--> ABSTRACT: BioLuxing for Enhanced Bioremediation of Petroleum Hydrocarbons, by Theodore Meiggs, Jeffery J. Fleischman, Wendy Davis-Hoover, Sandy Stavnes, and William R. Mahaffey; #90906(2001)

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Theodore Meiggs1, Jeffery J. Fleischman1, Wendy Davis-Hoover2, Sandy Stavnes3, William R. Mahaffey4

(1) Foremost Solutions, Inc, Golden, CO
(2) USEPA, National Risk Management Res. Lab, Cincinnati, OH
(3) USEPA Region 8, Denver, CO
(4) Pelorus EnBiotech Corporation, Evergreen, CO

ABSTRACT: BioLuxing for Enhanced Bioremediation of Petroleum Hydrocarbons

Bioluxing is an innovative in situ remediation technology that utilizes jetting and hydraulic fracturing techniques to create large porous networks within contaminated soil and groundwater zones. These subsurface networks can be installed a great depths and in a variety of soil types. They make effective distribution systems for the repeated delivery of contaminant degrading bacteria, nutrients, electron acceptors/donors to stimulate biodegradation processes in the impacted subsurface zones. This paper will discuss the application of this technology for enhanced remediation of petroleum hydrocarbons and MTBE as part of a Cooperative U.S. EPA-Industry Demonstration Project at the Flathead Indian Reservation in Montana.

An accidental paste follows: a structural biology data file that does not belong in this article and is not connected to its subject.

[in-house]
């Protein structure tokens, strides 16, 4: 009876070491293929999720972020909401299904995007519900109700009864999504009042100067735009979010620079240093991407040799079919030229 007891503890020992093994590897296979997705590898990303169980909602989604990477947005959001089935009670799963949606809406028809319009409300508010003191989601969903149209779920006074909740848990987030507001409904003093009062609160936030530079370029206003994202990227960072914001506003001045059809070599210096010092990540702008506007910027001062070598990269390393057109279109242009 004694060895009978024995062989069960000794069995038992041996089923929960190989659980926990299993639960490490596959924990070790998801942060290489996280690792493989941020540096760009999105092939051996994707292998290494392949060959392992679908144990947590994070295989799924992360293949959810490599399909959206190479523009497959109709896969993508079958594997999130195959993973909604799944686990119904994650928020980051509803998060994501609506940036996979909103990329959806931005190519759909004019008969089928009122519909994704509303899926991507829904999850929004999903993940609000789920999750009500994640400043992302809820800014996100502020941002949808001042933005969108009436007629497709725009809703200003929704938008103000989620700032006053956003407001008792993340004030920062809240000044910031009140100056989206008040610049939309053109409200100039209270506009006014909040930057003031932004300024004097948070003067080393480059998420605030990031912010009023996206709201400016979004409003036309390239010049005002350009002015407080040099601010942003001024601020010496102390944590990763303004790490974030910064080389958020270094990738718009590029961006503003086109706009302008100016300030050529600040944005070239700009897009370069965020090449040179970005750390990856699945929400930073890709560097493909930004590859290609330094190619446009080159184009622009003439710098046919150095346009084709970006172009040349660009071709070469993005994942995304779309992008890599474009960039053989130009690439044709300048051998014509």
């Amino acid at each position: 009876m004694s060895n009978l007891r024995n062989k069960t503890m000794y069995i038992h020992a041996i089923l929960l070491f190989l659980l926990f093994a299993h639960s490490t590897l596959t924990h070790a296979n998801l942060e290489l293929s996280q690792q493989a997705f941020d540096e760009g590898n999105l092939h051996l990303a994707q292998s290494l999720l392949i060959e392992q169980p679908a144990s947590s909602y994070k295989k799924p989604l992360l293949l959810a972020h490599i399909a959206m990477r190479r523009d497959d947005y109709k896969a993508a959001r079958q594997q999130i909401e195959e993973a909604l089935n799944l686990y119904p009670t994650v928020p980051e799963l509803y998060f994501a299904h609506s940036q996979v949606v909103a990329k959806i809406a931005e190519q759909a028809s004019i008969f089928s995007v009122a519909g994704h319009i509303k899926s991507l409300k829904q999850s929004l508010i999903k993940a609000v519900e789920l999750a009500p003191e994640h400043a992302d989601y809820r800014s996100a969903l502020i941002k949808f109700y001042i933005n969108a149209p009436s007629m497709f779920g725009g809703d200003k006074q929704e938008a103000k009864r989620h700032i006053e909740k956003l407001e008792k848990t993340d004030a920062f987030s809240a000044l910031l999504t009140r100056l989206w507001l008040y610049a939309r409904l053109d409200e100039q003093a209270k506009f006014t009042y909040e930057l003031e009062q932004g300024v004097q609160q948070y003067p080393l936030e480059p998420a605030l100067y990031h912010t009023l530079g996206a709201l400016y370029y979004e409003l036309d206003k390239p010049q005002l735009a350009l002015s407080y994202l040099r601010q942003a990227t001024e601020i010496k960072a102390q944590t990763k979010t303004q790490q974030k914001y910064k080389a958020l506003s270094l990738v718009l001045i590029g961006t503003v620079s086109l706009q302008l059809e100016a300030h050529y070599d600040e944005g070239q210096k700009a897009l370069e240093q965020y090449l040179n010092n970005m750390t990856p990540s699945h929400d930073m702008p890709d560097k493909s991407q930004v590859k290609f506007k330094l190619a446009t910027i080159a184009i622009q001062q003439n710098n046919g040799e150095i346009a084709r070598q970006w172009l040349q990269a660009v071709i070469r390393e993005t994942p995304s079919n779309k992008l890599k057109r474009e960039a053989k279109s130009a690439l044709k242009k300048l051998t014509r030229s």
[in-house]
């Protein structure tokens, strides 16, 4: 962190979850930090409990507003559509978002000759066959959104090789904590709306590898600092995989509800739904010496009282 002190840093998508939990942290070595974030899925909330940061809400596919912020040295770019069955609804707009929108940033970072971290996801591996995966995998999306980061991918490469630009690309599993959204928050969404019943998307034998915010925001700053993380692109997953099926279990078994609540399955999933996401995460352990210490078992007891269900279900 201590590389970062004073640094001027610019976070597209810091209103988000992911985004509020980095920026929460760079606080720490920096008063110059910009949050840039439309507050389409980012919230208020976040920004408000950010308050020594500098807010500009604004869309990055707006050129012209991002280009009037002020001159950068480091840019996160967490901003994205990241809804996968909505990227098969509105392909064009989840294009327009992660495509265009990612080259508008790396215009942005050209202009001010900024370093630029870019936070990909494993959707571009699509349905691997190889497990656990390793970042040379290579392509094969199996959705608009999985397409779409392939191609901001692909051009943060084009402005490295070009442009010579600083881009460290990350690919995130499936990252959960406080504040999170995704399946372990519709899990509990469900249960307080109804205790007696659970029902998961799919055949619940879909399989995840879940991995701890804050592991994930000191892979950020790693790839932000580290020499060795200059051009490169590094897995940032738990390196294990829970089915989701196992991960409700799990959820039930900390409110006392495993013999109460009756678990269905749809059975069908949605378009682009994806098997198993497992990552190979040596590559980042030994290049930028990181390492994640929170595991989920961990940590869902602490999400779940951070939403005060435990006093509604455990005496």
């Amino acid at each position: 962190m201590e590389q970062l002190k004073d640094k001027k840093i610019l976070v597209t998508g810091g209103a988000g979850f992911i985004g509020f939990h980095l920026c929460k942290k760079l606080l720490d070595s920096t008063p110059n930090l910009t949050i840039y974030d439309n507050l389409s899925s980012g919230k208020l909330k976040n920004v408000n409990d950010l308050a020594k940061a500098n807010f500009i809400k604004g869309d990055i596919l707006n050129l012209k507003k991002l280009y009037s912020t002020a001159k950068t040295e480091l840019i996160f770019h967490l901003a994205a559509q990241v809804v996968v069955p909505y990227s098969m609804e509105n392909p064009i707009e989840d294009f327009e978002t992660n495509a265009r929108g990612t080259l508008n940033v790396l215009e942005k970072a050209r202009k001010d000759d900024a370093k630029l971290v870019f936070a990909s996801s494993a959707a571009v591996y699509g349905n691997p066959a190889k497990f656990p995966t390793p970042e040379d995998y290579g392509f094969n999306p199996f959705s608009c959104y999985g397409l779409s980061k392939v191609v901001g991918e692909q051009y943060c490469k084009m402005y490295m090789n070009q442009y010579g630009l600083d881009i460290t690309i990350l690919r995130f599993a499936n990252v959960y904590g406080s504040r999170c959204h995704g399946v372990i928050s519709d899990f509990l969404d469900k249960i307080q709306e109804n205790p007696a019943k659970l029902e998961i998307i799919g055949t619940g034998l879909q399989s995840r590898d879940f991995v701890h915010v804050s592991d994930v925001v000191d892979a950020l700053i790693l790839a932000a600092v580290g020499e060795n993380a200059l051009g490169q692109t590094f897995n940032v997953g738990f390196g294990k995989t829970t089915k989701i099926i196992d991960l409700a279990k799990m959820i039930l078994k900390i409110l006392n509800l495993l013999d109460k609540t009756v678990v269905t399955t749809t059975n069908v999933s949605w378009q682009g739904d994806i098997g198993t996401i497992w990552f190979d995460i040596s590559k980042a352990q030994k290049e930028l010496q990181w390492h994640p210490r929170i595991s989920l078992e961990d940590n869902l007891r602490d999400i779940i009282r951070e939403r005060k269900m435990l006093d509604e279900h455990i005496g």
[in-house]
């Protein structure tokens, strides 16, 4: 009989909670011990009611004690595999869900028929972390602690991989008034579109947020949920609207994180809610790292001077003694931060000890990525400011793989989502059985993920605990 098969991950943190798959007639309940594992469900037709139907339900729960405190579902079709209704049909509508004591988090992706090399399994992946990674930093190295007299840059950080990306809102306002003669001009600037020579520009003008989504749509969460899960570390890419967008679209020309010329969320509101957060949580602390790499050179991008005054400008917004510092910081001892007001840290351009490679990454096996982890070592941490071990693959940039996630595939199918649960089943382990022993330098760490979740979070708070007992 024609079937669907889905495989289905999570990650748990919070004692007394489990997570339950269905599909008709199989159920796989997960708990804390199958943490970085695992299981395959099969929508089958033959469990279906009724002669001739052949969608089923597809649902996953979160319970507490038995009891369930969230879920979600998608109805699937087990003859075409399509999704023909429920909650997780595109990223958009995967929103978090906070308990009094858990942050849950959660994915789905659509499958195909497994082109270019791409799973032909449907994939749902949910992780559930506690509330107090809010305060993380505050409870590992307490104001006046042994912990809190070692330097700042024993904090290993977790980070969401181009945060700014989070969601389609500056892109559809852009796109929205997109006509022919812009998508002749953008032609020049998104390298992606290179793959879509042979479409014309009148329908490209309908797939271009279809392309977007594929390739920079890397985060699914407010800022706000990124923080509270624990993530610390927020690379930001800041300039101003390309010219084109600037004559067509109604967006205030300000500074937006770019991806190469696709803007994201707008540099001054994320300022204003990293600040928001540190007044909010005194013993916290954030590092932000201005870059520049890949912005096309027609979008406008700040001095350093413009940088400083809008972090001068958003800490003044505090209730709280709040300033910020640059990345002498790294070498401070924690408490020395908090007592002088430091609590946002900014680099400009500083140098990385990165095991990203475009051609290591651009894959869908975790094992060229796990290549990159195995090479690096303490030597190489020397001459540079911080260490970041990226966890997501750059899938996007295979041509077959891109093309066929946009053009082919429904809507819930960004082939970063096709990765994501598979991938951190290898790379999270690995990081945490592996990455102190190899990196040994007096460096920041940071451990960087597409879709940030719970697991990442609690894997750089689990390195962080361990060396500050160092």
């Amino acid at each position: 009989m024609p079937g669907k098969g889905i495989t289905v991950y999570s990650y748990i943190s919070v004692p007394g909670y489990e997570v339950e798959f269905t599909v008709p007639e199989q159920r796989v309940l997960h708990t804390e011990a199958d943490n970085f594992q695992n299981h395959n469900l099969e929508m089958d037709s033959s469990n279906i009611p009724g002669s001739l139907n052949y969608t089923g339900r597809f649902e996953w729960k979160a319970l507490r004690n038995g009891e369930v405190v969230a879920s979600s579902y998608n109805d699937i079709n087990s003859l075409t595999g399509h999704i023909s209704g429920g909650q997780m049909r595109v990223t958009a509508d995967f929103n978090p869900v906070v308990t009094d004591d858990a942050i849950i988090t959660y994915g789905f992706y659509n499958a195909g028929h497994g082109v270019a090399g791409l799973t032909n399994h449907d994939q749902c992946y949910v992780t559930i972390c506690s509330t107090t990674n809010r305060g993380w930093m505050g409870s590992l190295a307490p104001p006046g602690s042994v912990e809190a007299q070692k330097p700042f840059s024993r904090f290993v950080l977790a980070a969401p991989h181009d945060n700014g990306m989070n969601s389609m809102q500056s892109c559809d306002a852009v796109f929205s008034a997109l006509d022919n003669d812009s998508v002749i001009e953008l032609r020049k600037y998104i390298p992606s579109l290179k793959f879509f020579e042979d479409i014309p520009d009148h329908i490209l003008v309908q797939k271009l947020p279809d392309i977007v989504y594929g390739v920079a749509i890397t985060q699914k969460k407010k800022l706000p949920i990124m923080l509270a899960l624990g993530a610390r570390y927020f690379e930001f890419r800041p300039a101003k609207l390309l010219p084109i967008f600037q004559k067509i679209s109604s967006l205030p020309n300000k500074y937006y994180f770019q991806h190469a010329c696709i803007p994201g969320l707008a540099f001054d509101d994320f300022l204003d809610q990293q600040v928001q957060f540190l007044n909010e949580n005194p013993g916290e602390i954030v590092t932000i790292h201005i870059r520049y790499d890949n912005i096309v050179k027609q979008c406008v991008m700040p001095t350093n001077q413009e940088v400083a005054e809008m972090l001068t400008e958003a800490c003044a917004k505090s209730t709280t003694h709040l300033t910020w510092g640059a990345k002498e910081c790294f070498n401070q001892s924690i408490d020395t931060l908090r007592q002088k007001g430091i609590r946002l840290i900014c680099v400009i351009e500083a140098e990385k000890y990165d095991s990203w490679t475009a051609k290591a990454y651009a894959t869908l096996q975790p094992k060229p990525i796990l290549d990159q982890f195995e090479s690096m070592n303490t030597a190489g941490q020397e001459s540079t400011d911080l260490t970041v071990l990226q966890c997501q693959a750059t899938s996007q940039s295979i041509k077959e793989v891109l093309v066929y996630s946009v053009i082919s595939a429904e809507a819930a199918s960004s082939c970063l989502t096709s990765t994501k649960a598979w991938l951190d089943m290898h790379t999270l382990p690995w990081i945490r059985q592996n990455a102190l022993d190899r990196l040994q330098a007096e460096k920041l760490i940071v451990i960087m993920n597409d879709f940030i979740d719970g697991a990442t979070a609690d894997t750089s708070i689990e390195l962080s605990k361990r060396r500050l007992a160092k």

This project represents one of only three projects nationwide that are evaluating the efficacy of bioaugmentation for the remediation of MTBE impacted groundwater systems. Two previous pilot demonstration tests at the U.S. Navy Port Hueneme site have indicated that bioaugmentation with specific MTBE degrading microorganisms is effective in enhancing the in situ biodegradation of MTBE impacted aquifers.

A bacterium designated PM1 isolated by researchers at the University of California Davis was used for this demonstration. Sixty liters of the culture was prepared on an MTBE mineral medium. The culture was inoculated onto a porous ceramic (Isolite) at a density of 107 bacteria per gram. Using hydraulic fracturing technology, the colonized Isolite was emplaced into fractures lenses within the groundwater flow path. In addition to the colonized Isolite, slow release fertilizer was also emplaced within the lenses to provide nitrogen and phosphorous necessary for microbial growth and degradative activity. Oxygen was provided by two methods; a slow release oxygen compound and air sparging. Sampling and analysis for BTEX and MTBE levels is being performed monthly for the first 3 months of the program and quarterly thereafter.

AAPG Search and Discovery Article #90906©2001 AAPG Annual Convention, Denver, Colorado